Hiking & Biking
Lasting memories often come from things like challenging hikes, long family bike rides, or running in a race with your significant other. These experiences can bring us laughter, joy, and sometimes even tears of frustration. But ultimately, they bring us closer together. The reward is always there at the finish line or at the top of the mountain for those who are driven to succeed. Part of that reward is the incredible memories that we have from these adventures. In Columbia & Montour counties, we challenge the outdoor enthusiast to find their own special memories on our trails or in our competitions.
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Find a park or trail in our area that suits what you’re searching for using our interactive map! Click on an individual park outline, trail line, or point of interest for more information about that asset.
Hiking & Biking Trails
For some of the top hikes/walks in our area, check out our “Five Great Central PA Hikes to do This Season” article.
Visitors looking to return to their roots and get out into nature will delight in the multitude of hiking, biking, and walking trails in Columbia & Montour Counties. Leisurely walking trails can be found at various sites around the two county region, including at the Montour Preserve outside Washingtonville, Kocher Park outside Bloomsburg, Briar Creek Lake Park near Berwick, and at the Bloomsburg Town Park, among other sites. Berwick’s Test Track Riverfront Park is great for both casual bicyclists and walkers alike.
In Bloomsburg, the Columbia County Trail starts on Railroad Street and continues north for several miles where it ends just prior to meeting Route 42. The trail is constructed on portions of an abandoned Reading Railroad line and Pennsylvania Canal towpath. It connects to the larger Bloomsburg Rail Trail. which spans portions of downtown including a crossing of one of Columbia County’s many famous covered bridges, the Rupert Bridge. Further east at the Susquehanna Riverlands near Berwick, hikers and bicyclists can traverse the 12.5 mile Susquehanna Warrior Trail that runs along the mighty Susquehanna River.
For the moderate biking enthusiasts, several State Gamelands are the places to go. State Gameland #58 (near Catawissa), State Gameland #226 (northwest of Bloomsburg), and State Gameland #329 (near Aristes) all offer more rugged mountain biking trails. State Gameland #13 covers 49,500 acres and is one of the largest Gamelands in Pennsylvania. The forest spans several counties including Columbia County. Several hiking trails connect for an approximate seven mile trail system. In the winter, portions of the nearby forest roads are opened exclusively to snowmobiles.
At the Montour Preserve, various trails totaling approximately 8 miles are open from dawn til dusk. The majority of these trails are intended for casual walking, but visitors are encouraged to get more information by stopping at the Preserve’s Visitors Center before hitting the trails. Looking closer toward Danville, the Robbins Trail at the Hess Recreation Area is the oldest known rail-to-trail in the United States and provides a scenic 3.9 mile walk or bike.
Right down the road at Hopewell Park, the challenging series of mountain biking trails are a cyclist’s dream (or nightmare). Built by mountain bikers for mountain bikers, the Hopewell Park / Danville Borough Farm Trail network is designed to challenge experienced riders while still allowing beginners to enjoy a great day on the trail. The trails make use of the varied terrain and feature both manmade and nature-made twists and turns that will keep you coming back for more. With more than 11 miles of trails built so far and more in the works, there are plenty of options to keep you riding. Plus, a specially constructed jump park by the parking area is a great place for the mountain bike enthusiast to test their skills. The Geisinger Stewardship Trails in Danville also boast vigorous hiking and mountain biking trails. There are eight miles of marked, single-track loop trails.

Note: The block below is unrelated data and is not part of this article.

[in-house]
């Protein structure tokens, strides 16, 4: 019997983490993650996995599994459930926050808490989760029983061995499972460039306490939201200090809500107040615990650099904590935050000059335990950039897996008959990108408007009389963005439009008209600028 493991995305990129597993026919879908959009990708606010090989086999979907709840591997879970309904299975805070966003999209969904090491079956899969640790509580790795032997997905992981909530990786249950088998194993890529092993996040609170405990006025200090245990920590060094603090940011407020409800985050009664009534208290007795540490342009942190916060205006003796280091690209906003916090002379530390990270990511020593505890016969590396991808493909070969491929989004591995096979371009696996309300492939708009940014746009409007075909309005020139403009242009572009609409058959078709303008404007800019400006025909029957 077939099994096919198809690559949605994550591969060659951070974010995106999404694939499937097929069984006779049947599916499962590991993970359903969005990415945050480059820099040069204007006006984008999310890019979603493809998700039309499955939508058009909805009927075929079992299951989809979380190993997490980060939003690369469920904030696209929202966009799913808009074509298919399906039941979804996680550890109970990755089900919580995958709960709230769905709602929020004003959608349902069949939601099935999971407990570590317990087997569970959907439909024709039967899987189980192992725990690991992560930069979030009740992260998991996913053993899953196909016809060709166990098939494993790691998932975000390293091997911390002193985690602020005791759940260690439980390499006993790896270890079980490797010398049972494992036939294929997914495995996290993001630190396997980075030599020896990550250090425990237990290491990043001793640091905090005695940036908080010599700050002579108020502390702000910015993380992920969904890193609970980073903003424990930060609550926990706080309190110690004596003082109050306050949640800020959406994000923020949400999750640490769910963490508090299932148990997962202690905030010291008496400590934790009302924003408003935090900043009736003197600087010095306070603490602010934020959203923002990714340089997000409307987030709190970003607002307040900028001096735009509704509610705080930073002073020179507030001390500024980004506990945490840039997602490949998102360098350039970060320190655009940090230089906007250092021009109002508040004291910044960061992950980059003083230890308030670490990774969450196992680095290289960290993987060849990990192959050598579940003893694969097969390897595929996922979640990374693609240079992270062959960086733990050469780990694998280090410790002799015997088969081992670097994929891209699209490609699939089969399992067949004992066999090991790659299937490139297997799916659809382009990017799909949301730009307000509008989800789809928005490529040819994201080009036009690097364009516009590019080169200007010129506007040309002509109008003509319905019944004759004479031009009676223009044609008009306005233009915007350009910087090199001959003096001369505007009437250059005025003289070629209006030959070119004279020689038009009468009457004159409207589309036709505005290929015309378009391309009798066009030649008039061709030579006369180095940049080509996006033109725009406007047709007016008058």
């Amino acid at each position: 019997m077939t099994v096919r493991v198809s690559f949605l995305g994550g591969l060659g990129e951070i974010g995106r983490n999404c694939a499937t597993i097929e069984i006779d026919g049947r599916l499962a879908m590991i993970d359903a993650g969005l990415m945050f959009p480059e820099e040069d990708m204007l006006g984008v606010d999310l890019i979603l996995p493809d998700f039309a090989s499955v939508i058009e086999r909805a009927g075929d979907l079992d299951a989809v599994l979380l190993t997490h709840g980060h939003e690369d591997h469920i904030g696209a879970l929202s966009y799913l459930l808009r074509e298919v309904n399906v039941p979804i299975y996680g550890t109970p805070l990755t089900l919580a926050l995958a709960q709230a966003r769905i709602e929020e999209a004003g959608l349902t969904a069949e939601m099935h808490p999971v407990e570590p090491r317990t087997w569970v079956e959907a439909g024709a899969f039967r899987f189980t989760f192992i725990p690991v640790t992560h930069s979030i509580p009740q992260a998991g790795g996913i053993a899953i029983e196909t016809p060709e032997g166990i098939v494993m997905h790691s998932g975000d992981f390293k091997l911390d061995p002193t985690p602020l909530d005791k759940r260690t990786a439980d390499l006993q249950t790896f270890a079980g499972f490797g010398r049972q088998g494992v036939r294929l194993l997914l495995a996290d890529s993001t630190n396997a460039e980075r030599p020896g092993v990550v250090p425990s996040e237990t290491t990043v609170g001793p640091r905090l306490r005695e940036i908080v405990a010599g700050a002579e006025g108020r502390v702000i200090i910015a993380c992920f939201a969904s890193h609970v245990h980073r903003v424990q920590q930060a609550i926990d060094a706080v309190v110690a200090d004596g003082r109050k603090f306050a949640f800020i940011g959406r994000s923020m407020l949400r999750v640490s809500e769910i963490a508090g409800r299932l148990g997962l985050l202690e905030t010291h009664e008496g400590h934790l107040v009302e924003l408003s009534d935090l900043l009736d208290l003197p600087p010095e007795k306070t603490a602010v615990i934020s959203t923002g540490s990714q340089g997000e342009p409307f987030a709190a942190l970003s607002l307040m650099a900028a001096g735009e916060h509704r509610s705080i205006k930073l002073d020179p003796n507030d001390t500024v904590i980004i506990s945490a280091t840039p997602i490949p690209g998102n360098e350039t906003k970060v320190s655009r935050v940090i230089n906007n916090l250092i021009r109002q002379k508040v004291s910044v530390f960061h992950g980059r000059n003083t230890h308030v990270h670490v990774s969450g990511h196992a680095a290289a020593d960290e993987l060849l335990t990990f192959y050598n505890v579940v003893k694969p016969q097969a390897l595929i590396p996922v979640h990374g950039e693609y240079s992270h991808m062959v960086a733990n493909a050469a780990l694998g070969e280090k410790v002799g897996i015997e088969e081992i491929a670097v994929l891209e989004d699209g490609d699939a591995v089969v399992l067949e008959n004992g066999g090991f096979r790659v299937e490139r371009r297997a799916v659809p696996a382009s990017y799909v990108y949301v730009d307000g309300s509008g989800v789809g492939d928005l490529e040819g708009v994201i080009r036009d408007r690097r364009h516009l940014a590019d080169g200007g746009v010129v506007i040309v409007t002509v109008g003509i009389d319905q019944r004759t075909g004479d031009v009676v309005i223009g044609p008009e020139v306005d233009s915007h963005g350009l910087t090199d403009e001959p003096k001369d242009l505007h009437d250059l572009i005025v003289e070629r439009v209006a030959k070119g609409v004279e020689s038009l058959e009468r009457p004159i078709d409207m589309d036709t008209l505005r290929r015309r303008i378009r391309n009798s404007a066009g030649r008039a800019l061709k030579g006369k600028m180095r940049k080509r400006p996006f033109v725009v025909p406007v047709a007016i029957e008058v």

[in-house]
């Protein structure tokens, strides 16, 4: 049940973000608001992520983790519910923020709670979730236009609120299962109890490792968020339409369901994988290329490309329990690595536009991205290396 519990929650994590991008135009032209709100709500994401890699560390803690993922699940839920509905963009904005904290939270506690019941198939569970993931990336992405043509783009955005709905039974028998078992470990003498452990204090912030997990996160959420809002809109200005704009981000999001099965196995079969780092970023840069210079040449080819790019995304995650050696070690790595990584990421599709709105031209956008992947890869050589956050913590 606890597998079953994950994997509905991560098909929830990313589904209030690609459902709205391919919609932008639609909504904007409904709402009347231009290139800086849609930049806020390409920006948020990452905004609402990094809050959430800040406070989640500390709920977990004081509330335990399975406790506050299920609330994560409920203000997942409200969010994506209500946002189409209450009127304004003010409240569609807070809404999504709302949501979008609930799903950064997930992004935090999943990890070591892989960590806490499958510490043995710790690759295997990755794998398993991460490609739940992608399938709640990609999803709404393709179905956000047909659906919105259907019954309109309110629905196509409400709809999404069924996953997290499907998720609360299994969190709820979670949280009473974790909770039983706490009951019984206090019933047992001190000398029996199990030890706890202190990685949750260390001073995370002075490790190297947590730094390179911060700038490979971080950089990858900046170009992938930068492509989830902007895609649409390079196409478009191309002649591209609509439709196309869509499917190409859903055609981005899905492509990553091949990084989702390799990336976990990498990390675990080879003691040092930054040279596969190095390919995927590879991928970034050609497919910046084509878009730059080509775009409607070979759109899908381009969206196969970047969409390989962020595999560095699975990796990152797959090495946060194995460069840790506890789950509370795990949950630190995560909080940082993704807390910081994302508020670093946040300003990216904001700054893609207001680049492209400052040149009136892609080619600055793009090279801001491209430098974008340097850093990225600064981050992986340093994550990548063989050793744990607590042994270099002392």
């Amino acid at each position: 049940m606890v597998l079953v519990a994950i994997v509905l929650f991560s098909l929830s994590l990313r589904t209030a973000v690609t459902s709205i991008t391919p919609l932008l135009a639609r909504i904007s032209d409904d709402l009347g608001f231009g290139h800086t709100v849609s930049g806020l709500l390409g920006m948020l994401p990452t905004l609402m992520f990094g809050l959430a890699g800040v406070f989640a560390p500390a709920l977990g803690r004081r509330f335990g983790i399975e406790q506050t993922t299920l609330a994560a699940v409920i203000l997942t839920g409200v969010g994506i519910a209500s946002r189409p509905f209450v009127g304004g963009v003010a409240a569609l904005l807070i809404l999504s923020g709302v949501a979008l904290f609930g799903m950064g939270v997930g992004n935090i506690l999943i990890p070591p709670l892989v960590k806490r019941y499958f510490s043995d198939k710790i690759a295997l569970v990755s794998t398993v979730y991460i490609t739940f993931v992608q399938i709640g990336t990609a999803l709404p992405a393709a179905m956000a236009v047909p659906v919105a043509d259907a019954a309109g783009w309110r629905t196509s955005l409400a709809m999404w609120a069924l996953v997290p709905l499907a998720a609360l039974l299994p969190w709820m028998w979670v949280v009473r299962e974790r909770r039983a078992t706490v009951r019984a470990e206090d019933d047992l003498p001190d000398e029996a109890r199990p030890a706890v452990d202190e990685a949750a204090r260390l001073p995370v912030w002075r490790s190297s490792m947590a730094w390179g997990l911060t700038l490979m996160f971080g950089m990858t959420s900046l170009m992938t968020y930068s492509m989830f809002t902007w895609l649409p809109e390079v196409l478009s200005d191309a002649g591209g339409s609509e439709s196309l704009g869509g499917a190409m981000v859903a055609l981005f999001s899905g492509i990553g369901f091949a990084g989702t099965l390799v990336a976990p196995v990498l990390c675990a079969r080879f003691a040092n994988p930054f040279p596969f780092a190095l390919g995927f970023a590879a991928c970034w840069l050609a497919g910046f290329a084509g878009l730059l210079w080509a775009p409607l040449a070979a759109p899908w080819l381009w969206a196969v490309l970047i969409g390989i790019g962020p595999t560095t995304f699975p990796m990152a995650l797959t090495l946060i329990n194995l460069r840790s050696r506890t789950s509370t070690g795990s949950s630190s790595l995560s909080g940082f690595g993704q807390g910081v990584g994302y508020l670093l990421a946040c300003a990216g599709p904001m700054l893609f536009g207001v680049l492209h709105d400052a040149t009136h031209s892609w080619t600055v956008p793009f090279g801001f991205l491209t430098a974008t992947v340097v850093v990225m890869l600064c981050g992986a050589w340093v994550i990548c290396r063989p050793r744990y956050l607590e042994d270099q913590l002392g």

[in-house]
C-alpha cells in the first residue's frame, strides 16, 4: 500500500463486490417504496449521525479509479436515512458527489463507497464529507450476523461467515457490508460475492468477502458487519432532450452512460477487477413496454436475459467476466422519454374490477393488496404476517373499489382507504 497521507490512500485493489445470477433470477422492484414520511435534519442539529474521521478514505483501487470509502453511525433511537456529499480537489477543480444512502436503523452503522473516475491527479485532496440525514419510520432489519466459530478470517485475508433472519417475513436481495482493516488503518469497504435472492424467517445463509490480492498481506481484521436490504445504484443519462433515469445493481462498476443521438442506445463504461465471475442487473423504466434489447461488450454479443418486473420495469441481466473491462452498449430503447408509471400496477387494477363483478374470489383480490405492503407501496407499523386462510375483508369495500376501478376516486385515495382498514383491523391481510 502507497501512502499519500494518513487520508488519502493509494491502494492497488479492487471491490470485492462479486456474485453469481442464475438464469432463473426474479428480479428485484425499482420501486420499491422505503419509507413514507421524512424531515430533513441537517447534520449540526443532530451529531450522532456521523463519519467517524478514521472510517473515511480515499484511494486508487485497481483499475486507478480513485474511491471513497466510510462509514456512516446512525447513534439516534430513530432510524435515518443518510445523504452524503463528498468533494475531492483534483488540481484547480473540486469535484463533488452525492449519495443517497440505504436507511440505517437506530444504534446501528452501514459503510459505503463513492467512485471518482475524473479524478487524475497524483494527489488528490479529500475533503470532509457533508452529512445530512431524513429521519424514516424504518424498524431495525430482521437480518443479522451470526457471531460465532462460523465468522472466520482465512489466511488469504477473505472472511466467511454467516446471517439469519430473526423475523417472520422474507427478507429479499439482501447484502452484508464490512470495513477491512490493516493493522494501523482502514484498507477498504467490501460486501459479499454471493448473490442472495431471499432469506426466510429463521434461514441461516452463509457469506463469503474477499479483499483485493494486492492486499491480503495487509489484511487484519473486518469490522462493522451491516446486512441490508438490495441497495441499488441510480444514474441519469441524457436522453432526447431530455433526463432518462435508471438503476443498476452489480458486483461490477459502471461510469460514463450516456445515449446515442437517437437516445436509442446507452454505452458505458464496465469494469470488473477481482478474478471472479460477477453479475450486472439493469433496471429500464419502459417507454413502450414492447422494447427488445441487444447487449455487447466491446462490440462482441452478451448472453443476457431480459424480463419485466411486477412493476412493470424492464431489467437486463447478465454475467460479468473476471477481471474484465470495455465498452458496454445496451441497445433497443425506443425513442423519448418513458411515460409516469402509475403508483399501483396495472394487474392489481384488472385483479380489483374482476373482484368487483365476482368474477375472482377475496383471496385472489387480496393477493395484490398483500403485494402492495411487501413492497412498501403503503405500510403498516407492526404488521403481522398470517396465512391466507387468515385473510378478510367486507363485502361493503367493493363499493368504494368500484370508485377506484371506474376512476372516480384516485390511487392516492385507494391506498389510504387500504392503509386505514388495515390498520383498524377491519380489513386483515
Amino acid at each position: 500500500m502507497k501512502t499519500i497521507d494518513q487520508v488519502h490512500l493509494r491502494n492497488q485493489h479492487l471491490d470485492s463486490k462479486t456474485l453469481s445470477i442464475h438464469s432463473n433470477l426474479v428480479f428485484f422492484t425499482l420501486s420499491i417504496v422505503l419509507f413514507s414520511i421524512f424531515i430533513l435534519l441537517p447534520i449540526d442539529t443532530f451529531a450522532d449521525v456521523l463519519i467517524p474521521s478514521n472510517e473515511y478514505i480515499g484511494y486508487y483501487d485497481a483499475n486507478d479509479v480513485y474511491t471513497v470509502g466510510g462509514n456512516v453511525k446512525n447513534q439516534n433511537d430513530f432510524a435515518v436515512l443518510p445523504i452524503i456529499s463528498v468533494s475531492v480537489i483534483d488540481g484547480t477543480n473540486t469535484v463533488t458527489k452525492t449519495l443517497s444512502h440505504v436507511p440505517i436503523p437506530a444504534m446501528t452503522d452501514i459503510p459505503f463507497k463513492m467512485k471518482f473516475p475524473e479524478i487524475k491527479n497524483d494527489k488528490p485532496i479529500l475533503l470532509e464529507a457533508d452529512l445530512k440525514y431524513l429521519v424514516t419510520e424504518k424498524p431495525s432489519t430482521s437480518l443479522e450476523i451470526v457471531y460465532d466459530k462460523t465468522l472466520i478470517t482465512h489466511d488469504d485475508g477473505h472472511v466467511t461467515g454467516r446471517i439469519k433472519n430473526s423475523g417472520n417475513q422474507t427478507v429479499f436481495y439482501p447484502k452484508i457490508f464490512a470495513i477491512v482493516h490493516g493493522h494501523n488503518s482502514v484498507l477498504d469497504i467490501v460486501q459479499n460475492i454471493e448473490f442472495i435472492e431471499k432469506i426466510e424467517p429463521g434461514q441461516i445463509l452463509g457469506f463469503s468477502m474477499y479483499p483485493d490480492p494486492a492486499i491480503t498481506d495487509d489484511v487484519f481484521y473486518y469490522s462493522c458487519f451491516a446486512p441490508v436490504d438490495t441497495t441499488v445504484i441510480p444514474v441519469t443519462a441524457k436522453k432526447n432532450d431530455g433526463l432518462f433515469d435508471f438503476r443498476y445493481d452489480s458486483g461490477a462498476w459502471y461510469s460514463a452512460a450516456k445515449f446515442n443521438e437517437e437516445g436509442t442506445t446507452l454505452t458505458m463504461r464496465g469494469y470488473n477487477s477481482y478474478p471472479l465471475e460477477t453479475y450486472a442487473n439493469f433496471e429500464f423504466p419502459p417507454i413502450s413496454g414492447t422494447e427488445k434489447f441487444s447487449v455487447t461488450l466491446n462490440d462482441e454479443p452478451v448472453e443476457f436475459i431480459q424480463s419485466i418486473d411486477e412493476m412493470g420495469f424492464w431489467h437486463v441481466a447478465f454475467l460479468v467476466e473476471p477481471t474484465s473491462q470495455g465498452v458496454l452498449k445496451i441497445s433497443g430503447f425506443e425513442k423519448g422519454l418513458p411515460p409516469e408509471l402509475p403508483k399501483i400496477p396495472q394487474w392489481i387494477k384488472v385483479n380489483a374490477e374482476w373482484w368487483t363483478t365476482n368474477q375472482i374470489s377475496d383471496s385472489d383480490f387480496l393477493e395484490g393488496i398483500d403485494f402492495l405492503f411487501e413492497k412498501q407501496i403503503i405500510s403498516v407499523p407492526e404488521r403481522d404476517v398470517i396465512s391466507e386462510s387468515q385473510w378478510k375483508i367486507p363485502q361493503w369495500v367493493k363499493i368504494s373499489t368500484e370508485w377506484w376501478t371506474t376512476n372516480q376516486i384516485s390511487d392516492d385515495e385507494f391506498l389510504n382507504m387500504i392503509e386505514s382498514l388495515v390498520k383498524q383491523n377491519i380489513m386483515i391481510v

In the southern part of Columbia County, Weiser State Forest – Roaring Creek Tract offers perhaps the largest trail system, including an eight mile hiking/biking trail which is ideal for families out for a casual weekend jaunt. Weiser State Forest is also home to four historic miner trails from the 19th century that were recently restored to allow for present-day explorers to “walk in the footsteps” of miners from days past. In total, there are approximately 40 miles of shared use trails for hiking, mountain biking, and cross-country skiing at the Roaring Creek Tract.
For the true outdoor adventurer, the trail system at Ricketts Glen State park offers a rigorous and challenging adventure. In total, 26 miles of trail are available for hiking. The Falls Trail in particular provides some of the most spectacular hiking scenery in the state. The trail stretches approximately 7.2 miles and takes hikers past 21 stunning waterfalls. The trail weaves over and around free-flowing waterfalls and takes travelers through rock-strewn clefts and old growth forest. As per the PA DCNR website, the terrain is rocky, can be slippery and descends steeply on both the Ganoga and Glen Leigh sides of the Falls Trail. Hikers should take extra precautions with trail conditions, wear proper footwear, stay on the trail and be in good physical condition before attempting to hike the loop. Diverse wildlife, including bald eagles, will have visitors scrambling for their cameras. Snowmobile and cross-country skiing trails also exist in the park boundaries. Ice climbing on the Falls Trail is even permitted with special approval during the winter months!